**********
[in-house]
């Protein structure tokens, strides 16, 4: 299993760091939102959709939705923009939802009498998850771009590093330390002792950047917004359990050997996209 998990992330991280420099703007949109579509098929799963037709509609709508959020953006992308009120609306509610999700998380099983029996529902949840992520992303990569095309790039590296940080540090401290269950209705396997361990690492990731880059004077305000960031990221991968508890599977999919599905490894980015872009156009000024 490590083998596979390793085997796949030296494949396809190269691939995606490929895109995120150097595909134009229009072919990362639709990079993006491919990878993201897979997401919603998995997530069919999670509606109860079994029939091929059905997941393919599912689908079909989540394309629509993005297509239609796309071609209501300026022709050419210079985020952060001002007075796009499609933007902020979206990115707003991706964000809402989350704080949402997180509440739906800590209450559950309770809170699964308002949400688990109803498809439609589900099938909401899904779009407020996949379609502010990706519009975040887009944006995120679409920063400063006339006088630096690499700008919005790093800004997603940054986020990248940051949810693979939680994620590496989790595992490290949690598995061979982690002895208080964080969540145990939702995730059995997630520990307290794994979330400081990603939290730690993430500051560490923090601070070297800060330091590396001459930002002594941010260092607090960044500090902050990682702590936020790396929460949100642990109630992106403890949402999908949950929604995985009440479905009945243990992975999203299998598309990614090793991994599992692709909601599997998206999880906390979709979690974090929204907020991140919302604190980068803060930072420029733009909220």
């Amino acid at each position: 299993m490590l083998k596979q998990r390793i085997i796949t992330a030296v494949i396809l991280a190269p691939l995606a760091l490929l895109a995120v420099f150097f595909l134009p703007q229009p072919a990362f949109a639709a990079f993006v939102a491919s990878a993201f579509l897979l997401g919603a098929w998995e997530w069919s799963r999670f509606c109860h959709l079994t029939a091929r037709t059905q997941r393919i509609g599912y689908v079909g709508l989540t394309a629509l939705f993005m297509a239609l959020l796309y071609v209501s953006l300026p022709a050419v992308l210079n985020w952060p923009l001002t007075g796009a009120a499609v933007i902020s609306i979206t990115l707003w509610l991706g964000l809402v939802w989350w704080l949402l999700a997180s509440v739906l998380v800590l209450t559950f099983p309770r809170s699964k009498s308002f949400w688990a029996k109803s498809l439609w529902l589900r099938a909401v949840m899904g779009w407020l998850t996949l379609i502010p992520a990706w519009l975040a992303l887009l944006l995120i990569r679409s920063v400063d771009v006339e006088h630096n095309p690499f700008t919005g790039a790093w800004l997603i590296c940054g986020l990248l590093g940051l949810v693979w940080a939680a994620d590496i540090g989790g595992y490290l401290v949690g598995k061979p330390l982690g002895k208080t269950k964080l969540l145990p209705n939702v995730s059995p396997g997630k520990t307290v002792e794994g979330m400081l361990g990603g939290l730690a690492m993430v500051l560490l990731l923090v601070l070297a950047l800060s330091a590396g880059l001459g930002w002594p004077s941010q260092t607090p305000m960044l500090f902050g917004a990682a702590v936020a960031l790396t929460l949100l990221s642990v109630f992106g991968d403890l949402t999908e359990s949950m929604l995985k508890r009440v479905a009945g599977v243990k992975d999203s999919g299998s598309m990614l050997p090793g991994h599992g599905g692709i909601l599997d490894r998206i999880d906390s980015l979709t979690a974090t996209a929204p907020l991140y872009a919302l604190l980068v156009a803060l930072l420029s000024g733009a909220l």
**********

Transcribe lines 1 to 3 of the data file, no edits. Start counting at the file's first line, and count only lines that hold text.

[in-house]
């Protein structure tokens, strides 16, 4: 299993760091939102959709939705923009939802009498998850771009590093330390002792950047917004359990050997996209 998990992330991280420099703007949109579509098929799963037709509609709508959020953006992308009120609306509610999700998380099983029996529902949840992520992303990569095309790039590296940080540090401290269950209705396997361990690492990731880059004077305000960031990221991968508890599977999919599905490894980015872009156009000024 490590083998596979390793085997796949030296494949396809190269691939995606490929895109995120150097595909134009229009072919990362639709990079993006491919990878993201897979997401919603998995997530069919999670509606109860079994029939091929059905997941393919599912689908079909989540394309629509993005297509239609796309071609209501300026022709050419210079985020952060001002007075796009499609933007902020979206990115707003991706964000809402989350704080949402997180509440739906800590209450559950309770809170699964308002949400688990109803498809439609589900099938909401899904779009407020996949379609502010990706519009975040887009944006995120679409920063400063006339006088630096690499700008919005790093800004997603940054986020990248940051949810693979939680994620590496989790595992490290949690598995061979982690002895208080964080969540145990939702995730059995997630520990307290794994979330400081990603939290730690993430500051560490923090601070070297800060330091590396001459930002002594941010260092607090960044500090902050990682702590936020790396929460949100642990109630992106403890949402999908949950929604995985009440479905009945243990992975999203299998598309990614090793991994599992692709909601599997998206999880906390979709979690974090929204907020991140919302604190980068803060930072420029733009909220």
């Amino acid at each position: 299993m490590l083998k596979q998990r390793i085997i796949t992330a030296v494949i396809l991280a190269p691939l995606a760091l490929l895109a995120v420099f150097f595909l134009p703007q229009p072919a990362f949109a639709a990079f993006v939102a491919s990878a993201f579509l897979l997401g919603a098929w998995e997530w069919s799963r999670f509606c109860h959709l079994t029939a091929r037709t059905q997941r393919i509609g599912y689908v079909g709508l989540t394309a629509l939705f993005m297509a239609l959020l796309y071609v209501s953006l300026p022709a050419v992308l210079n985020w952060p923009l001002t007075g796009a009120a499609v933007i902020s609306i979206t990115l707003w509610l991706g964000l809402v939802w989350w704080l949402l999700a997180s509440v739906l998380v800590l209450t559950f099983p309770r809170s699964k009498s308002f949400w688990a029996k109803s498809l439609w529902l589900r099938a909401v949840m899904g779009w407020l998850t996949l379609i502010p992520a990706w519009l975040a992303l887009l944006l995120i990569r679409s920063v400063d771009v006339e006088h630096n095309p690499f700008t919005g790039a790093w800004l997603i590296c940054g986020l990248l590093g940051l949810v693979w940080a939680a994620d590496i540090g989790g595992y490290l401290v949690g598995k061979p330390l982690g002895k208080t269950k964080l969540l145990p209705n939702v995730s059995p396997g997630k520990t307290v002792e794994g979330m400081l361990g990603g939290l730690a690492m993430v500051l560490l990731l923090v601070l070297a950047l800060s330091a590396g880059l001459g930002w002594p004077s941010q260092t607090p305000m960044l500090f902050g917004a990682a702590v936020a960031l790396t929460l949100l990221s642990v109630f992106g991968d403890l949402t999908e359990s949950m929604l995985k508890r009440v479905a009945g599977v243990k992975d999203s999919g299998s598309m990614l050997p090793g991994h599992g599905g692709i909601l599997d490894r998206i999880d906390s980015l979709t979690a974090t996209a929204p907020l991140y872009a919302l604190l980068v156009a803060l930072l420029s000024g733009a909220l």